|CERES No. 158 March - April 1996 (FAO Ceres, 1996, 50 p.)|
Theory is a wonderful thing...until it has to be put into practice. How practical is it to bring the Information Superhighway to Africa? We got one answer off the Internet itself from a development worker in Nigeria trying to improve telecommunications in a country where conditions can only be described as excruciatingly difficult. Dr. Inyang delivered his paper during the African Regional Symposium on Telematics for Development, held by the UN Economic Commission for Africa in Addis Ababa, Ethiopia, in April 1995.
By Samuel Inyang
Jos is the capital of Plateau state, one of the 30 states making up Nigeria. The climate is mild and pleasant and so attracts a lot of expatriates with mission agencies and foreign non-governmental organizations (NGOs). One such NGO is the River Blindness Foundation (RBF).
RBF's headquarters in Houston commissioned Volunteers in Technical Assistance (VITA) in 1991 to look into improving communications between RBF's U.S. head office and Nigeria.
VITA suggested a radio-based communications system within Nigeria. For communications between Jos and Houston, VITA suggested three alternatives:
1. Standard C-lmmarsat satellite terminal (a satellite dish) for transmission of text-only messages from remote areas. Disadvantages: non-text files such as graphics files, word-processing or spreadsheet files could not be transmitted. Although the cost of the terminal was reasonable, the cost of air time was exorbitant.
2. Telex for text transmission had the advantage of being cheap, but there was no practical way to bridge data gap from a computer to the telex terminal. Therefore, all messages generated locally using the computer would have to be re-keyed for telex transmission.
3. A telephone-based e-mail system using a computer, a modem and ordinary telephone lines. This setup would allow transfer of all types of files - word-processing, spreadsheets and graphics files. Unfortunately, the speed of the modem available would limit the size of files transferred.
The last was the option chosen when in 1993, I was doing some computer consulting with RBF and was asked to set up and troubleshoot a pilot e-mail system in Jos in association with VITA. E-mail is cheap and convenient - a 50-page document could be transmitted in less than three minutes, which is obviously cheaper than sending it by fax via Nigeria's expensive telephone system.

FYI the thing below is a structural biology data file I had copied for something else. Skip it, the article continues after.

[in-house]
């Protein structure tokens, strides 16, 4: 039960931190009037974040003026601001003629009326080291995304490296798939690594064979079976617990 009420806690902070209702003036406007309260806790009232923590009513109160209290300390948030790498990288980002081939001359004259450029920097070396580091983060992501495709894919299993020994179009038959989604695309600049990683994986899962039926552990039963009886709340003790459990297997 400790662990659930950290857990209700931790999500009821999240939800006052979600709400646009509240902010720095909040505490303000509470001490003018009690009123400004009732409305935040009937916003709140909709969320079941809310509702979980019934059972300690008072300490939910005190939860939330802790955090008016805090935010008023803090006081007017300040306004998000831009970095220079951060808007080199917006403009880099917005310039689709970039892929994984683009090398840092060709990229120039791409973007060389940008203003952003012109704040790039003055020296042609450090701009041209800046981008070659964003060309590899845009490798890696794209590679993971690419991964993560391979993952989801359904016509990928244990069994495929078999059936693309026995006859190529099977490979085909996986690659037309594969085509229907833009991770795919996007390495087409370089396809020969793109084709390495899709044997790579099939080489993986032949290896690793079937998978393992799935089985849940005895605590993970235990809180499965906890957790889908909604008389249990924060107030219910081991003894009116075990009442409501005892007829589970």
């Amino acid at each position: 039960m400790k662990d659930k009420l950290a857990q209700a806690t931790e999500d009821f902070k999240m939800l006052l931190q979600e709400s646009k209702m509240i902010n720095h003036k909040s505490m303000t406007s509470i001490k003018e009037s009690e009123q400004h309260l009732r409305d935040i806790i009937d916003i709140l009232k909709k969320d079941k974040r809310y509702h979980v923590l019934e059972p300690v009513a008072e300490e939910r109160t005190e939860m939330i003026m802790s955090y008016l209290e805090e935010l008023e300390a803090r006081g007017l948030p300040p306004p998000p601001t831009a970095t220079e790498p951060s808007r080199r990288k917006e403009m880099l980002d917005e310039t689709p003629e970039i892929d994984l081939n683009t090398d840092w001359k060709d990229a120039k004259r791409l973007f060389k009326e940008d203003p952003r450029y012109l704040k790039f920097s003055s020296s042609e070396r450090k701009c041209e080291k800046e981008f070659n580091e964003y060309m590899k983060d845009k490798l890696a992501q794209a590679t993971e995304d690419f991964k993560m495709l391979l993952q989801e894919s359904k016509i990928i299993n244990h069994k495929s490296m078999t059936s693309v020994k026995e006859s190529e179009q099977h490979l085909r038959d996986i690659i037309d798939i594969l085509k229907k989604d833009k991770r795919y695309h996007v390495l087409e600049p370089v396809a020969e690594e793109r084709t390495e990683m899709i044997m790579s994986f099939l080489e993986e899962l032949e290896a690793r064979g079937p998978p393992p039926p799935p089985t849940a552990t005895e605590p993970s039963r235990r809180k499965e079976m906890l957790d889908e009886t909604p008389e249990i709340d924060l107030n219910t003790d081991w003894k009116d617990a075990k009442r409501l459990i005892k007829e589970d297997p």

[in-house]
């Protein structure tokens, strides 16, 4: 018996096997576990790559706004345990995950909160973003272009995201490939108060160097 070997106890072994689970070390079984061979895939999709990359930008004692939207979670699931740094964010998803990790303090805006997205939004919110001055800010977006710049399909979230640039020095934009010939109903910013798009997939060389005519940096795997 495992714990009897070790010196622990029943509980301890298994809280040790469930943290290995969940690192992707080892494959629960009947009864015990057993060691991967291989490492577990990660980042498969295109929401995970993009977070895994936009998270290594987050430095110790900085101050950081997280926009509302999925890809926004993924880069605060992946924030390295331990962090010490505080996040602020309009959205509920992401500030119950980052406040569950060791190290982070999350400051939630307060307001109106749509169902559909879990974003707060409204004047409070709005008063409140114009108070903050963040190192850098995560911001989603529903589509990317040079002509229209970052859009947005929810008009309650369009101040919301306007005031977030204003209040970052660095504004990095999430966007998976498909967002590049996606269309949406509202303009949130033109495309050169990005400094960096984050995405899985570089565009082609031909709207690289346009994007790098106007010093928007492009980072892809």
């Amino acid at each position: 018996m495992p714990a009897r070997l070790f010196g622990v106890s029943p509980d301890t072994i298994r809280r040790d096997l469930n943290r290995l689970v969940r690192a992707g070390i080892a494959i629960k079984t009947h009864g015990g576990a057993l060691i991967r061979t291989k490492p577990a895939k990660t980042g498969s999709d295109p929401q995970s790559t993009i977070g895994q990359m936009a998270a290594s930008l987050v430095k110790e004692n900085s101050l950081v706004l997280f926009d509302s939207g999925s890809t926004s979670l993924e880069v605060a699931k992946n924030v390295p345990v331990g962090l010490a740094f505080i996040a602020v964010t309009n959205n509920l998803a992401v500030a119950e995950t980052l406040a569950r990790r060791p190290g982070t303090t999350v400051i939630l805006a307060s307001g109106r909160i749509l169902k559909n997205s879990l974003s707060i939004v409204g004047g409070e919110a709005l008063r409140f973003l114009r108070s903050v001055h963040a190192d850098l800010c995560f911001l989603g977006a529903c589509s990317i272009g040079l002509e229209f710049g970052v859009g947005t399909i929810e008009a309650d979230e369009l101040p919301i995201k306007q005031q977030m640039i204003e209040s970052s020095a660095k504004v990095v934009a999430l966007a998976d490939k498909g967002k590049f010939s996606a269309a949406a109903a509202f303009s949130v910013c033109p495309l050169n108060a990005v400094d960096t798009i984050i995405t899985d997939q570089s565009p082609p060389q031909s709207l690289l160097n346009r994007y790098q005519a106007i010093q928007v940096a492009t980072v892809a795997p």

The main problem with an e-mail system for us (and much of Africa) is the unreliability of electricity and telephone lines, which are often out of order for days on end. Even when they're working, power surges and poor telephone connections can dash attempts at communicating through telematics (a term denoting the convergence of computing, telecommunications and information).
Local conditions meant we would be in the slow lane on the Information Superhighway. E-mail messages in the First World zip between sender and receiver in a matter of hours, if not minutes. Ours would be a stored and forwarded system: communications would be gathered, stored, then forwarded a few times a week at predetermined intervals to take advantage of slack time on telephone lines and lower calling charges in off-peak hours.
The equipment and software were already available: a Toshiba 286 laptop computer with an external Hayes 2400 modem. (Computer signals are digital, while telephone signals are analogue. Modems convert one to the other for transmission via telephone lines or radio microwaves to telecommunications satellites for transmission.)
Because Jos does not have an international direct dial service, the system would be based on the calls originating in Houston. Using one of the many e-mail software packages available, the computer would be set up to receive calls and upload (send out) and download (receive) files and messages without any human intervention. The only requirement was that the computer and modem remain on at night. This setup also eliminated the need of a dedicated machine as the computer could be used for normal work during office hours.
The system was set up with the laptop, modem and software configured to await incoming calls. Gary Garriott of VITA handled the U.S. end and using its software (Frontdoor), the computer in the United States was programmed to call the Jos computer at regular intervals. (Phone calls from Nigeria to the United States cost two to three times the amount of placing a call from the U.S. to Nigeria.) Once the phone link is made between the two, information can be sent either way.